It’s cute the way the professional anti-gays think they are the ones who get to determine whether or not their homo-hostile work has met a certain threshold. Especially when they further castigate millions while doing so:
*AUDIO SOURCE: Family Research Council Responds to Being Called “Hate Group” [FoTF's CitizenLink]
Right, Tony. The facts and the science are on your side. That’s why you guys need to keep creating your own splinter groups in order to counter what credible science is actually saying, or hang on to ancient, skewed studies in order to do your daily work.
The truth: FRC is crapping a brick right now, which is why they keep talking about this SPLC label. And frankly, we say “bring it.” Because all they are doing is shedding more light on the documented facts that led them to the list. The documented facts that they can ignore all they want, but that the unforgiving annals of recorded history have meticulously noted.
As predicted, the Family Research Council is lashing out against the respected Southern Poverty Law Center for adding the anti-LGBT group to their latest hate groups list. Just as predictably: FRC is completely overlooking the clearly documented findings that landed them on the list, instead attacking the monolithic “left,” their “sexual preferences,” and their “radical” “slander”:
Family Research Council has, for nearly 30 years, advanced faith, family, and freedom in public discourse. We do so with civility and compassion. We hold to the indisputable fact that the family – a Dad, a Mom, and children – is the best building block of a good society, which is why we oppose efforts to transform it based on personal sexual preference.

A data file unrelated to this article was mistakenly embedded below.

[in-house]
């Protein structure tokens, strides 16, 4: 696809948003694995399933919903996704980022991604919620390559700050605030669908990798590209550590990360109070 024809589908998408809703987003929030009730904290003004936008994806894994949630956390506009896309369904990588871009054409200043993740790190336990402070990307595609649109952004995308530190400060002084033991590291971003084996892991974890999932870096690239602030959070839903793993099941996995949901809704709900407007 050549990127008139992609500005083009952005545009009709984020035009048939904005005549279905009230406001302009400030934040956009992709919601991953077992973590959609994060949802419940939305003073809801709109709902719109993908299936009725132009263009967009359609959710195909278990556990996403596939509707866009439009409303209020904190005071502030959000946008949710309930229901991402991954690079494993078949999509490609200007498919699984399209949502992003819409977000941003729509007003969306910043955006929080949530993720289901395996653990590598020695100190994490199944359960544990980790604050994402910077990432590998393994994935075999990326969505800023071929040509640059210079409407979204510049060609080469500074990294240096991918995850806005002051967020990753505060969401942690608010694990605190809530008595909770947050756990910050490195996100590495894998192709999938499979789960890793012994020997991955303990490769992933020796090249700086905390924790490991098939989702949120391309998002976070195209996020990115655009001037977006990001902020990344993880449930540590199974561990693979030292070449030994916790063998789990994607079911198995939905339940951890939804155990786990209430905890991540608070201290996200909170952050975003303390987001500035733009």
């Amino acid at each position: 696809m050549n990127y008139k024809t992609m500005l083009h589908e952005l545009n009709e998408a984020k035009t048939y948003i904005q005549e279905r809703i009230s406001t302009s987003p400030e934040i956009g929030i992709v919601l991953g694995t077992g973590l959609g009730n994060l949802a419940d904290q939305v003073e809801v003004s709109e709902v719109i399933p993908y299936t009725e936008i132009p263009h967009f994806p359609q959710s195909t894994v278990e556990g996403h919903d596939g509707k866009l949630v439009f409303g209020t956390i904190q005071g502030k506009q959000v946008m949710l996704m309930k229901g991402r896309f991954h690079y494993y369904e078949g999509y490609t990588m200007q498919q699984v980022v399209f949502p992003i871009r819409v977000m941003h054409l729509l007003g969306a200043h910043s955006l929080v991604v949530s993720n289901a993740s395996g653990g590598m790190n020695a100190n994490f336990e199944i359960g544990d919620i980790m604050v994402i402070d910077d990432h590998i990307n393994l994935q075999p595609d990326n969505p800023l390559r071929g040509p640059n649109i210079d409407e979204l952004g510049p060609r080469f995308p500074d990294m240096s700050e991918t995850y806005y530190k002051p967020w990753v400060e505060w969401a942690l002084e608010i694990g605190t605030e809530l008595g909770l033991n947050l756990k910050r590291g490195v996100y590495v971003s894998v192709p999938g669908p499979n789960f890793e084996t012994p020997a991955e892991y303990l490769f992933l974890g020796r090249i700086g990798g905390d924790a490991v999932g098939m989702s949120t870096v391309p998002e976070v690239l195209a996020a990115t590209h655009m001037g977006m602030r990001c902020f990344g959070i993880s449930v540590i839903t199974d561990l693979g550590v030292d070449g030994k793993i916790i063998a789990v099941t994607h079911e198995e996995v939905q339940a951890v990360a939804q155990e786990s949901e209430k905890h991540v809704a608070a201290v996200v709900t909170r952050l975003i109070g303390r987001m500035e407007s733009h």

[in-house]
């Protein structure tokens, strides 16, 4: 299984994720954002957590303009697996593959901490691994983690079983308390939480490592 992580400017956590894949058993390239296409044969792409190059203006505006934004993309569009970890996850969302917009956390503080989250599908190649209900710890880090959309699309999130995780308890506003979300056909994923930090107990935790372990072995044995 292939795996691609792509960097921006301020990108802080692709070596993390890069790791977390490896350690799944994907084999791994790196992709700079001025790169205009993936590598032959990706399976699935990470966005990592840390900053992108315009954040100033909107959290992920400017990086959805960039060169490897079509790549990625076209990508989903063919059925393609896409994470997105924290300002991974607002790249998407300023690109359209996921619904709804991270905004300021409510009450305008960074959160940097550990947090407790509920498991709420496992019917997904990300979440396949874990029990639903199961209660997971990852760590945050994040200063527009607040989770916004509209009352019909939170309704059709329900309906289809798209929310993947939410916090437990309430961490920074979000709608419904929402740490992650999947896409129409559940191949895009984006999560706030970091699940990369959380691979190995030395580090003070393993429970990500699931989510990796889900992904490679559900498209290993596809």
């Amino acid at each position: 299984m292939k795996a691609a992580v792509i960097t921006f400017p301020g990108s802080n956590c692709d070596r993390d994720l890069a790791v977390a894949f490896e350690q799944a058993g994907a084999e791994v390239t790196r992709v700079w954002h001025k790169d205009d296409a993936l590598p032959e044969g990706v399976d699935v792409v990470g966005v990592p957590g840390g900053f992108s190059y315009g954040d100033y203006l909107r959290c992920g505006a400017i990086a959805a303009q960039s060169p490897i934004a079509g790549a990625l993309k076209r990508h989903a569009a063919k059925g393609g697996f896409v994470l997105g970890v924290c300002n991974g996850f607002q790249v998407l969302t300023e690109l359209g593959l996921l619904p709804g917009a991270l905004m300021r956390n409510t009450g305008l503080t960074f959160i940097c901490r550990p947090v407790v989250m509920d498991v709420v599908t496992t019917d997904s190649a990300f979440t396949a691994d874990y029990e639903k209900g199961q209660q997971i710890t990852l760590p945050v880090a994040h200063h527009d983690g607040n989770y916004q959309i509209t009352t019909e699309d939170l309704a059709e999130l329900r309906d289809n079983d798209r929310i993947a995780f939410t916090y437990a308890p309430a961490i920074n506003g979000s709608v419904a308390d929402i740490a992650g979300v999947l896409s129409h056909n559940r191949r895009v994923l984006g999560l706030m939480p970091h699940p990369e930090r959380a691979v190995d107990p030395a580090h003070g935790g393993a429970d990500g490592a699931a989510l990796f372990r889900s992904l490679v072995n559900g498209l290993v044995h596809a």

“The Southern Poverty Law Center is a massively funded liberal organization that operates under a veneer of public justice when, in fact, they seem more interested in fundraising ploys than fighting wrongdoing.
“This is a deliberately timed smear campaign by the SPLC. The Left is losing the debate over ideas and the direction of public policy so all that is left for them is character assassination. It’s a sad day in America when we can not, with integrity, have a legitimate discussion over policy issues that are being considered by Congress, legislatures, and the courts without resorting to juvenile tactics of name calling.
“The Left’s smear campaigns of conservatives is also being driven by the clear evidence that the American public is losing patience with their radical policy agenda as seen in the recent election and in the fact that every state, currently more than thirty, that has had the opportunity to defend the natural definition of marriage has done so. Earlier this month, voters in Iowa sent a powerful message when they removed three Supreme Court justices who imposed same-sex marriage on the state. Would the SPLC also smear the good people of Iowa?